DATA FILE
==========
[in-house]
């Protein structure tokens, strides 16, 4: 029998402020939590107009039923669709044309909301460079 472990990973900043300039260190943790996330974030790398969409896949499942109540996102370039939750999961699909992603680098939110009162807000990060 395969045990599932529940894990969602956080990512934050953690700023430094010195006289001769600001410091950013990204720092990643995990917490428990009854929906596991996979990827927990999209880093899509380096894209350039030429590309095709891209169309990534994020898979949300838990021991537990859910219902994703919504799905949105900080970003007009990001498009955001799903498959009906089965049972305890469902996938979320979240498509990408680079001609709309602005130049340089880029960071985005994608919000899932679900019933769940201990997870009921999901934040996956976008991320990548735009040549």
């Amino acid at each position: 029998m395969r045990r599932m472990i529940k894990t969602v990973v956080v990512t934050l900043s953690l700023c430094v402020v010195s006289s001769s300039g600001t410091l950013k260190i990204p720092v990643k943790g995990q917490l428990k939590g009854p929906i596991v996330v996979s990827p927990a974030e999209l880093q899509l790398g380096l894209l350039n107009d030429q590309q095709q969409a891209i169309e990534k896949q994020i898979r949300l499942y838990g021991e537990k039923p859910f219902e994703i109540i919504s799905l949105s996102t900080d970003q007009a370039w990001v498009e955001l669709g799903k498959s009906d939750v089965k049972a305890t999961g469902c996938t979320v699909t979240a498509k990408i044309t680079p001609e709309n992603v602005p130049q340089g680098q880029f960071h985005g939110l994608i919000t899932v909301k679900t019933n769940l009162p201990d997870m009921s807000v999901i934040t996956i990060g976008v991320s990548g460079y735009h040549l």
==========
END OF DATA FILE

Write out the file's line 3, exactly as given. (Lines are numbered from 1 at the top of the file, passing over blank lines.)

């Amino acid at each position: 029998m395969r045990r599932m472990i529940k894990t969602v990973v956080v990512t934050l900043s953690l700023c430094v402020v010195s006289s001769s300039g600001t410091l950013k260190i990204p720092v990643k943790g995990q917490l428990k939590g009854p929906i596991v996330v996979s990827p927990a974030e999209l880093q899509l790398g380096l894209l350039n107009d030429q590309q095709q969409a891209i169309e990534k896949q994020i898979r949300l499942y838990g021991e537990k039923p859910f219902e994703i109540i919504s799905l949105s996102t900080d970003q007009a370039w990001v498009e955001l669709g799903k498959s009906d939750v089965k049972a305890t999961g469902c996938t979320v699909t979240a498509k990408i044309t680079p001609e709309n992603v602005p130049q340089g680098q880029f960071h985005g939110l994608i919000t899932v909301k679900t019933n769940l009162p201990d997870m009921s807000v999901i934040t996956i990060g976008v991320s990548g460079y735009h040549l």